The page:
- Employers and tech vendors are moving away from telephone-based help desks, instead adopting artificial intelligence solutions like cognitive voice assistants, apps and chatbots, according to a report by Information Services Group (ISG).
- The trend is part of a broader effort by both parties to use analytics and automation to raise productivity and improve the user experience, ISG said. The company also projects organizations will move from traditional user profiles to "personas," which "give employees access rights based on context and measurable behavior patterns." Digital providers are also looking to extend support tools available on all devices, according to the report.
- "The digital workplace is the defining model for how end users access and collaborate on their work-related data and applications," Esteban Herrera, partner and global leader of ISG Research, said in a statement. "Providers can help enterprises create a connected, always on, collaborative and secured workplace."
Help desks and other support functions are perhaps overlooked in the discussion of digital transformation, but are nonetheless vital to ensuring new tech isn't lost in translation. One survey of federal workers found the more than half were receptive to AI-driven technology in the workplace, but they also asked for their respective agencies to offer more guidance on the tools.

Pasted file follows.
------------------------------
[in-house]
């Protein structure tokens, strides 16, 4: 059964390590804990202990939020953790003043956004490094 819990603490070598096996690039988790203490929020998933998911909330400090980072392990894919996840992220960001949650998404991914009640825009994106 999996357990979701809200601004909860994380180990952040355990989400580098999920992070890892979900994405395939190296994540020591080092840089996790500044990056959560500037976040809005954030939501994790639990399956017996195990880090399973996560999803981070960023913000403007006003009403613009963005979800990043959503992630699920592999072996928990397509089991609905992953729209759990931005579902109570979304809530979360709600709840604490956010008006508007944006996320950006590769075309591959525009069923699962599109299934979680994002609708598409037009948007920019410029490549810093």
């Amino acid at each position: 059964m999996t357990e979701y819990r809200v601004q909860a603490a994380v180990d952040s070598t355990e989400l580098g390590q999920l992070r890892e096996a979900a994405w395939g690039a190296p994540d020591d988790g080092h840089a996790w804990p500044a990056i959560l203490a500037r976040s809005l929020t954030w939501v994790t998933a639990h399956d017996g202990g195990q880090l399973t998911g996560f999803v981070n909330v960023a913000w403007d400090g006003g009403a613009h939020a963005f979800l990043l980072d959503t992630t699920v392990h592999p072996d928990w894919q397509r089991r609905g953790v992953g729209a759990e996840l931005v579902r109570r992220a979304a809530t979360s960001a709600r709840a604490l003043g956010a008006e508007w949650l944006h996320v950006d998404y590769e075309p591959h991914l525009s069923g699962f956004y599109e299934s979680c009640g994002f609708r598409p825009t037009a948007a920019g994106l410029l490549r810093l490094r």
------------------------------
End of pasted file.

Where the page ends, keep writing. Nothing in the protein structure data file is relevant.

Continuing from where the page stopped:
As technology evolves and helps the workplace operate more efficiently and effectively, employers may note the advantages of investing in and making the digital transformation. Those with outmoded technologies could struggle to compete for talent in coming years, according to Harvard Business Review research. It doesn't help that many HR teams feel they lack the resources needed to carry out digital transformation successfully, but HR can work to demonstrate to executives that such investments can result in long-term gains for the workplace.
To that end, the industry has its work cut out for it: only 29% of U.S. firms in a recent Telstra study had started a digital transformation, and less than a quarter think their transformation is "highly mature."